Tuesday, October 8, 2013

Little house on the move in Mountainside

So often we find interesting stories because of a proposed, epic change to a historic property. Earlier this year, we learned about a groundbreaking African-American journalist through the campaign to save Red Bank's Thomas Fortune House. And just recently, we were introduced to the surprising, lifesaving history of the Levi Cory house, which now stands on pilings on its longtime lot in Mountainside.

I'll admit to having driven through the intersection of Mountain Avenue and New Providence Road countless times without giving much thought to the small brown house on the northwest corner. Sure, it looked old -- perhaps Colonial vintage, but so do a lot of other houses in New Jersey whose only claim to distinction are their ages.

Thus, I was a bit surprised to pass by recently and find the house elevated and festooned with several banners. One, in particular, caught my eye: a sign proclaiming the simple structure to be the original home of the Children's Country Home, now better known as the Children's Specialized Hospital which operates just down the road.

Now that's pretty distinctive.

A bit of research found that the house was built in 1810 by a prominent Elizabeth resident, Jonathan Woodruff. His family lived there until 1851, when the property was sold to Levi Cory, who also owned a farm about a mile down Mountain Avenue. Influential in his own right, he became the first mayor of Mountainside when the community separated from Westfield in 1895.

Before that separation, though, Cory played a supporting role in improving the lives of countless children. Moved by the plight of poverty-stricken boys and girls living in the slums of New York City and Newark, several Westfield residents organized to offer them a summer respite. Cory rented the house to the group, and by 1892, the Children's Country Home was welcoming needy kids for two weeks of fresh air, sunshine, nature and plenty of room to play. Nearly 60 youngsters stayed at the home that first summer, and when they went home, they brought new clothes and shoes back to the city along with their memories.

It didn't take long before the home's managers realized that many of their guests needed more than a break from city stress. Coming from poverty, many of the kids required medical attention, and several local doctors and nurses volunteered their services. The need was so pronounced, in fact, that when the home was incorporated in 1893, its leaders defined its purpose as "the care, nurturance, and maintenance of sick, injured, infirm, indigent, orphaned, and destitute children and the training and education of persons, both male and female, to act as nurse."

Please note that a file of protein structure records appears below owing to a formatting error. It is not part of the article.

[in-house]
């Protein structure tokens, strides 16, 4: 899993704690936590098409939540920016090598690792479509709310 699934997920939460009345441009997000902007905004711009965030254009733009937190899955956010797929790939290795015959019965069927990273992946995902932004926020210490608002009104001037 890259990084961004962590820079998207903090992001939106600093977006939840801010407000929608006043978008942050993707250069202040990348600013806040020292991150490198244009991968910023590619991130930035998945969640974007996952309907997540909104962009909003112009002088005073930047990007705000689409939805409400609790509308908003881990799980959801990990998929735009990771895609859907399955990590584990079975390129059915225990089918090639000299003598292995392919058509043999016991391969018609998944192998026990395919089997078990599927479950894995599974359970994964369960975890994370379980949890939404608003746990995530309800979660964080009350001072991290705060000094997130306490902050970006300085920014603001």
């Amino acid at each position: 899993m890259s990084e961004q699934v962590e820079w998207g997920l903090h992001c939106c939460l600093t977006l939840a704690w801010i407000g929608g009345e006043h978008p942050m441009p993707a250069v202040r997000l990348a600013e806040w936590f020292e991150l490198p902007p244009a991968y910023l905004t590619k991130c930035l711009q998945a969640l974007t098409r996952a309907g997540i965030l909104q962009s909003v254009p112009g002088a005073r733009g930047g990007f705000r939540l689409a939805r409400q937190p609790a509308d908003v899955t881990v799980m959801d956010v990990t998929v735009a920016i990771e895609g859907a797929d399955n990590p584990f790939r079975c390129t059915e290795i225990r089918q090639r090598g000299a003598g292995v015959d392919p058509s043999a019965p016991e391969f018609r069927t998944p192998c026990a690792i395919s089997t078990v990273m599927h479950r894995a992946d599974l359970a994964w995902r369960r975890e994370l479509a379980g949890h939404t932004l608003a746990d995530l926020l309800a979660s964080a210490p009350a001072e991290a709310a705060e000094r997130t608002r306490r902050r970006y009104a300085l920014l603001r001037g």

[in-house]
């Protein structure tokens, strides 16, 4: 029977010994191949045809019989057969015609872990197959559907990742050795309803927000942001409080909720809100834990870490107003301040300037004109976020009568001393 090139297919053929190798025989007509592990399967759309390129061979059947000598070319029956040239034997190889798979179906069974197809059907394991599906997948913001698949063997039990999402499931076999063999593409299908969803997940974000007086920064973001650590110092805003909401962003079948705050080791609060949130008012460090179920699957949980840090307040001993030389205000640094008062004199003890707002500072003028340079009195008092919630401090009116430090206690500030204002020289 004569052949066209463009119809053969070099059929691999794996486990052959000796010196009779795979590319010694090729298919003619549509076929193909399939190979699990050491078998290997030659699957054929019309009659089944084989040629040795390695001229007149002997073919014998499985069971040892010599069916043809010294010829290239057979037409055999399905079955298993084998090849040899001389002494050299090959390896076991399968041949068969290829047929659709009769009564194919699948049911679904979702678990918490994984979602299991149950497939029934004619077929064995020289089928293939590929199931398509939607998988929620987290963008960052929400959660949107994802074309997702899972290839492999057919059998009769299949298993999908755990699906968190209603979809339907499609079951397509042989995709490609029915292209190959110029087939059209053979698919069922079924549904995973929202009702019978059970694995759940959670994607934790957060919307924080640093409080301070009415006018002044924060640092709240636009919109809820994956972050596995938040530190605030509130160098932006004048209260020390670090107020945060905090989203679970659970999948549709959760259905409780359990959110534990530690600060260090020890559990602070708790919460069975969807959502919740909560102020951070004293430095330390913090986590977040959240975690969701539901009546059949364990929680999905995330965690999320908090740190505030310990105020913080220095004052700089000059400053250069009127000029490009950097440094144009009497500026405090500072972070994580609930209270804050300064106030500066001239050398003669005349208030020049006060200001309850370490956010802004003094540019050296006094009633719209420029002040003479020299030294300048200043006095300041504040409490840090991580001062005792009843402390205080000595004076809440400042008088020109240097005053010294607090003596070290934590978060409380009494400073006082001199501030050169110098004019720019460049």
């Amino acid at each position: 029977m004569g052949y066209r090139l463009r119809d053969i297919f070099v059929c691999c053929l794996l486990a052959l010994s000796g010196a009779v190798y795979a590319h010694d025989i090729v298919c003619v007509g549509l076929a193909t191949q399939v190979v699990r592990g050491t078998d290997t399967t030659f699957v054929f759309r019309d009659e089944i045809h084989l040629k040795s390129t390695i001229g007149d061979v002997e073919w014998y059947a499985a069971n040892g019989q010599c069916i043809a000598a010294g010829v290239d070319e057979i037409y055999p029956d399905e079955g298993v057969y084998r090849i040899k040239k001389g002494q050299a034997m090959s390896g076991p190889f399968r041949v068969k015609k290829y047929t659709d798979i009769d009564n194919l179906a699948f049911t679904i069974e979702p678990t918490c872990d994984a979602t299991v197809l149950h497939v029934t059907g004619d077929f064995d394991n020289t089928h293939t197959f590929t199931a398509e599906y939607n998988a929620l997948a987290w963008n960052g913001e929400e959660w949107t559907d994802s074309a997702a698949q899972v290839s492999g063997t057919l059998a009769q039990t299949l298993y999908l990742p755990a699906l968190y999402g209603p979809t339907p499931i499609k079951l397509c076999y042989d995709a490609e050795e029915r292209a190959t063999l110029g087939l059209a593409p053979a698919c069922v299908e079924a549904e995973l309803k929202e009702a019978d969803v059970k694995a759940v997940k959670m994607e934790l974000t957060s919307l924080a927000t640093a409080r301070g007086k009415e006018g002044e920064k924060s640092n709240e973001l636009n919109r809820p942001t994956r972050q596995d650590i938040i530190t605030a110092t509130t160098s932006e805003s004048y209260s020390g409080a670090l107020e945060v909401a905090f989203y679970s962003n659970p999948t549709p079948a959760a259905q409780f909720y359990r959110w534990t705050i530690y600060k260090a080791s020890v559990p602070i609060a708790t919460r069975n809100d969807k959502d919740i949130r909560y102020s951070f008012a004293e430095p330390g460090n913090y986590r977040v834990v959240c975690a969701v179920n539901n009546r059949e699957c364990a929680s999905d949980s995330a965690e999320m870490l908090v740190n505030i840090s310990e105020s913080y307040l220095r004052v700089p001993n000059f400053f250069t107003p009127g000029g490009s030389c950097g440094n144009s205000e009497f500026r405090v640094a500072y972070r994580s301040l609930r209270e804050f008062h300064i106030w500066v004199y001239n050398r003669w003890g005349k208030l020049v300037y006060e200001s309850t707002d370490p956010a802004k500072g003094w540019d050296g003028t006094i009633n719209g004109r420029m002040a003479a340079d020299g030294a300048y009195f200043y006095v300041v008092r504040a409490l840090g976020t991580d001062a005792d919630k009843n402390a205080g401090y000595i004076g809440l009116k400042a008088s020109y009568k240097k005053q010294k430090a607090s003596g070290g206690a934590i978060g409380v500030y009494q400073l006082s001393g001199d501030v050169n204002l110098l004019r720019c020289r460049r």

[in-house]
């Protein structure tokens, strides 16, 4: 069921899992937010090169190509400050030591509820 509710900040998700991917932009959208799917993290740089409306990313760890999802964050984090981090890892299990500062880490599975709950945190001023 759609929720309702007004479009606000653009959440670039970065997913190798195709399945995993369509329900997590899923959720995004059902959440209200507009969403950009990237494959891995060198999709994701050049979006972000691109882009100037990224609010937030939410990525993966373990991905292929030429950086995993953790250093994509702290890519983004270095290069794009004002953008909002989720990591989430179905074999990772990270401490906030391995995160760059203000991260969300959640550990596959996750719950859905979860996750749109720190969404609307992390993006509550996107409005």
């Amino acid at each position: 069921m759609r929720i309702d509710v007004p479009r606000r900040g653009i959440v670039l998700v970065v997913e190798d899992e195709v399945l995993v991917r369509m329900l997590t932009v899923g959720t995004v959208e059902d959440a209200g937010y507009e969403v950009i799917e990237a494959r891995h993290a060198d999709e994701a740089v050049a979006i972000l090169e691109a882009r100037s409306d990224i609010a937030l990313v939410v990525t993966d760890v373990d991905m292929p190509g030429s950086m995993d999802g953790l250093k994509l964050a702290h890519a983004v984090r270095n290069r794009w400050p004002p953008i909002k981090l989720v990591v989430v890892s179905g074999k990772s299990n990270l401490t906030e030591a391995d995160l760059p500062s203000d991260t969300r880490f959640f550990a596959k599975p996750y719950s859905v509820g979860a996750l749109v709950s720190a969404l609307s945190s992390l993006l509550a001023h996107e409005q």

The need for medical care among these children soon outgrew the Cory house, prompting the Home organization to buy property a few hundred yards down New Providence Road and build a proper hospital. Known as the Children's Specialized Hospital since 1962, it's still changing the lives of boys and girls for the better.

As for the house, it's changed several times since Cory's widow Harriet died in 1905, most recently housing a realtor and an interior decorator. The desirable corner property was sold to a developer who fortunately agreed to give the house to the Mountainside Historic Restoration Committee, provided they could raise the funds to move it.

Mountainside is no stranger to historical structures on the move, having witnessed the relocation of the 1760's era Deacon Andrew Hetfield house in 1985. When the Cory house leaves its longtime lot, it will cross Route 22 to join the Hetfield house and the Borough Library on Constitution Plaza. Once it's there, the Historic Restoration Committee plans to honor the spirit of the Cory house's most notable contribution to the community: serving children. Instead of providing medical care, though, it will be home to a museum dedicated to telling the story of the town's kids, from scouting and sports to education and, yes, the role of the Children's Country Home.

If you've ever been interested in seeing a house travel down a road, you still have a chance. The house's planned October 5 move was delayed due to structural issues that came to light less than a day before it was to happen, and the Committee will be announcing the new date on its website. In the meantime, you still have a chance to contribute to the move and the eventual restoration.

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